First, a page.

Sunday, 20 May 2018

DUNSTAN by Conn Iggulden

(Dunstan by Conn Iggulden, AKA The Abbot's Tale in the US)
Dunstan by Conn Iggulden

Well, I think it pretty obvious that Conn Iggulden relished breathing life into this complicated creature called Dunstan. What a joy it is to read books that are so clearly a work of pride by the author. And he should be proud. This was a bloody good book. The best I have read of him so far… but of course, I have not yet read everything he has written. 

Now, Dunstan of Glastonbury is not your typical feel-good protagonist. Don’t expect to go into this book backing him to the hilt throughout his journey. He can be a very bad boy, and an even worse adult and there are many readers of this book who are saying they loathed him or disliked him. I actually did like him eventually. At first, in the opening chapters, with the way he treated his brother, I really didn’t like him much at all. With time, that passed and I found myself often rooting for him as he planned and plotted his vengeances and his climb to the top.

In his lifetime he outlives them all. Kings, Queens, family. And in the end, he gets a bit over it all. I suppose, as an insomniac and with many sins to ride his soul, life can get a little exhausting in the end for an old schemer like Dunstan.
What a man though. What accomplishments. What a colourful life. What things he must have seen.

Iggulden has made up so much, but this is historical fiction, it is to be expected. You have the few references to him in the Anglo-Saxon Chronicle and not much else. This gave the author a fairly broad palette to work his colours upon. With the attention not on giving us one long-winded info dump that reads more like a Non-Fiction, but to give us a fiction that follows the known history closely enough to inform us while entertaining us.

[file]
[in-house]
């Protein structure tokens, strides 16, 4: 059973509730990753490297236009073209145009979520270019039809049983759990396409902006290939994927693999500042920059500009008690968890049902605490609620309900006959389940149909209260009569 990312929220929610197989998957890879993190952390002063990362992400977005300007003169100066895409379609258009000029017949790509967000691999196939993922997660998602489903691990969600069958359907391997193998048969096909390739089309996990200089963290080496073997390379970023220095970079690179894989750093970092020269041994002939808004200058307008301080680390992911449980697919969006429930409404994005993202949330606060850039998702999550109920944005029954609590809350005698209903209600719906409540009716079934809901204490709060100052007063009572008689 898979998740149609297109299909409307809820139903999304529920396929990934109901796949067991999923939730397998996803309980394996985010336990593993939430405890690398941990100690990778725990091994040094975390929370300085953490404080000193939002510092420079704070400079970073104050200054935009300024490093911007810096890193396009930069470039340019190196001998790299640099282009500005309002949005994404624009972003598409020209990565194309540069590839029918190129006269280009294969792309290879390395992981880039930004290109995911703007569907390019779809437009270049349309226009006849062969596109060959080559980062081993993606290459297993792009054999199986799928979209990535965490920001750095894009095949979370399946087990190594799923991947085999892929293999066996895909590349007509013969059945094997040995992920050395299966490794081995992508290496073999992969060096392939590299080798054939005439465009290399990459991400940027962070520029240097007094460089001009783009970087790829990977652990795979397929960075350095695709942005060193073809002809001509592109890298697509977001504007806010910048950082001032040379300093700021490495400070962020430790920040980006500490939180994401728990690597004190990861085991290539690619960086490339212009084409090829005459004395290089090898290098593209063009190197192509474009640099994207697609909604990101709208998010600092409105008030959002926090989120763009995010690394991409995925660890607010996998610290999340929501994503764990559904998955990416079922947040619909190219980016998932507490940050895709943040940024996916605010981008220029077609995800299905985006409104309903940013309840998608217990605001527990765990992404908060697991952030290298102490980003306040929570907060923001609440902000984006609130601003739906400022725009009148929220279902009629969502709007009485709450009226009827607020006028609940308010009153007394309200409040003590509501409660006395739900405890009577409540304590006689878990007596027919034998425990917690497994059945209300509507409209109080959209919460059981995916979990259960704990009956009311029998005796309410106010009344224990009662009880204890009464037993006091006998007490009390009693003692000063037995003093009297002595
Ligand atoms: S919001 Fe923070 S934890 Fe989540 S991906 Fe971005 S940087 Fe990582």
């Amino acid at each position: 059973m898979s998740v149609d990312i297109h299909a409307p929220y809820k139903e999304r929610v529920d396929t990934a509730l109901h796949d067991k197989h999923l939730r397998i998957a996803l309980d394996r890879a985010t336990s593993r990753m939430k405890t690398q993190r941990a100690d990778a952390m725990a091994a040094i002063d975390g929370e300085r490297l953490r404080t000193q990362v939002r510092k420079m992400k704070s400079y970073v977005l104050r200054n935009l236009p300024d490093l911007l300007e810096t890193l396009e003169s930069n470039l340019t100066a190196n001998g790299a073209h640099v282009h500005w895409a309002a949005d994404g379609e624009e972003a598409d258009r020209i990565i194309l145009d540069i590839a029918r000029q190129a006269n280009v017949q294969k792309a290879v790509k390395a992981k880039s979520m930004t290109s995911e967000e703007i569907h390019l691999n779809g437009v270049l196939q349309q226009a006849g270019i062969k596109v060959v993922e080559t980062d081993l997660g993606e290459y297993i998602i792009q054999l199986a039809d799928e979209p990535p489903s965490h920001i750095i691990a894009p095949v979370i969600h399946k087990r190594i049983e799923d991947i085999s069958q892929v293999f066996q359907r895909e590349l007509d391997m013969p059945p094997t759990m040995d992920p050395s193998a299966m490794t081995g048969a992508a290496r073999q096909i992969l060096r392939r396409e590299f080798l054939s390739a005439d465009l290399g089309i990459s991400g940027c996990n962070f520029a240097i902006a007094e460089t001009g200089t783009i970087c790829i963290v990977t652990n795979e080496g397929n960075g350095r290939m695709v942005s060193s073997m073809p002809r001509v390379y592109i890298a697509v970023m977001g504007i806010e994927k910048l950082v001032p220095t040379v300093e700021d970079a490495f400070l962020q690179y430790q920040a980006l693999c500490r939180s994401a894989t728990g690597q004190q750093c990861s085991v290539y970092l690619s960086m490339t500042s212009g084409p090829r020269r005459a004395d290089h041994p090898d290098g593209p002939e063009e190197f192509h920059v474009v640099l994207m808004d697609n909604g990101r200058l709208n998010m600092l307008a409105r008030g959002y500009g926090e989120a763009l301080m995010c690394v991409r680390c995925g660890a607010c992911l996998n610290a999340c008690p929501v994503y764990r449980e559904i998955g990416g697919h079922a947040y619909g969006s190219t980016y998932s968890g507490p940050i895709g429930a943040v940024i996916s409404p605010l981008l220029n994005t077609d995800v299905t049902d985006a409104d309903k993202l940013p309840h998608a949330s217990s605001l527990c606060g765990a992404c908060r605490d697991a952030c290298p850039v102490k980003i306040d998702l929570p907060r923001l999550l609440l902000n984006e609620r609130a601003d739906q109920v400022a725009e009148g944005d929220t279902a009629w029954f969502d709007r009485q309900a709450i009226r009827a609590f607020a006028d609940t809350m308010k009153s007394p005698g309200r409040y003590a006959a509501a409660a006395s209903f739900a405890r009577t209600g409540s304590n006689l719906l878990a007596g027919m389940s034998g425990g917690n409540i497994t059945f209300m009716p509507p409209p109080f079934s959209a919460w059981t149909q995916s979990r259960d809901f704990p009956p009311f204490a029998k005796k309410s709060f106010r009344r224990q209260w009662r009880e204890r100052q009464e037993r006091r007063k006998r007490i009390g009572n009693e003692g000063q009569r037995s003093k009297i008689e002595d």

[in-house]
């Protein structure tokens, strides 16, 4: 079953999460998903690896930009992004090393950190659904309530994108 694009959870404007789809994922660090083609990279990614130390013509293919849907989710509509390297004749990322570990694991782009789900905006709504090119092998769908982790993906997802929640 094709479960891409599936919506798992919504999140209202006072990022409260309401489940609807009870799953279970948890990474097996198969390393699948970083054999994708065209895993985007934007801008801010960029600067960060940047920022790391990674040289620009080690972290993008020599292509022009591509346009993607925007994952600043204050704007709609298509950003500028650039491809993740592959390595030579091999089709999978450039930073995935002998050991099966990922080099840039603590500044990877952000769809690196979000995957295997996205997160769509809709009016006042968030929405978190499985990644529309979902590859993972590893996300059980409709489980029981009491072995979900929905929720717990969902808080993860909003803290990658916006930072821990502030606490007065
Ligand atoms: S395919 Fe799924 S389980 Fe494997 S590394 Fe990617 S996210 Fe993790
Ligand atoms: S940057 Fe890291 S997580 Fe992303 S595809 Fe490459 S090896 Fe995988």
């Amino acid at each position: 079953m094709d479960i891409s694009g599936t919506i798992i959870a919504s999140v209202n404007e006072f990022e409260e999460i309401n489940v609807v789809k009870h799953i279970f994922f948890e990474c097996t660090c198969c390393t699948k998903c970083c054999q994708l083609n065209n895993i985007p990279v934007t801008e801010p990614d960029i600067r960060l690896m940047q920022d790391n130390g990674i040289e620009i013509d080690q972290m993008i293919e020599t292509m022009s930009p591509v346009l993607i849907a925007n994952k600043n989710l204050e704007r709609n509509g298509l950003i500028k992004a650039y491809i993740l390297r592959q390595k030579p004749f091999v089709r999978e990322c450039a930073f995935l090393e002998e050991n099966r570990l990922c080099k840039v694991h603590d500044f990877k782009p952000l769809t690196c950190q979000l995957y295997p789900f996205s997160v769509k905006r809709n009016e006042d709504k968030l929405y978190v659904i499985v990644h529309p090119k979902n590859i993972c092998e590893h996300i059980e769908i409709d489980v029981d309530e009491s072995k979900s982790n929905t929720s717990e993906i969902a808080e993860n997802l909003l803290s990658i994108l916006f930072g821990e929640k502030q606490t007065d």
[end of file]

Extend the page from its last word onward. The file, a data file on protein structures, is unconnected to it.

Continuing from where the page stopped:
And what a world he had to entertain us. But don’t let me try to explain it…let Iggulden explain it through the words of his Dunstan:

“You have to understand our kingdom is a flame in a storm gale, guttering, flickering, struggling to survive. To the West, we still had the Vikings who had made their fiefdoms in Ireland. To the east and north, we had the might of all those small kings who saw our coast as a challenge – the Danes, the Swedish kings, the savage Norse. To the south, all along the coast of old Gaul, more Norsemen gathered, peering across at us. They waited all around us then. We had no chance to survive, some said. Yet we fought even so, whenever they came. Some men will.
We fought, because not to fight was to be destroyed, but also because we’d glimpsed something in the land, the rivers. Our fathers and grandfathers had found a good place, a sweet valley, with wolves on every hill all around us, just watching. We were farmers and soldiers and princes and priests. They were mere cruelty.
When a king died, they came howling down the hills.” 

This was quite a land of fire and sword in those times and what better world is there than that, for this author to pick up his brush and give us the most vividly worded account of a manipulative, aspiring, selfish, flawed, sinful creature called Dunstan of Glastonbury.

- MM


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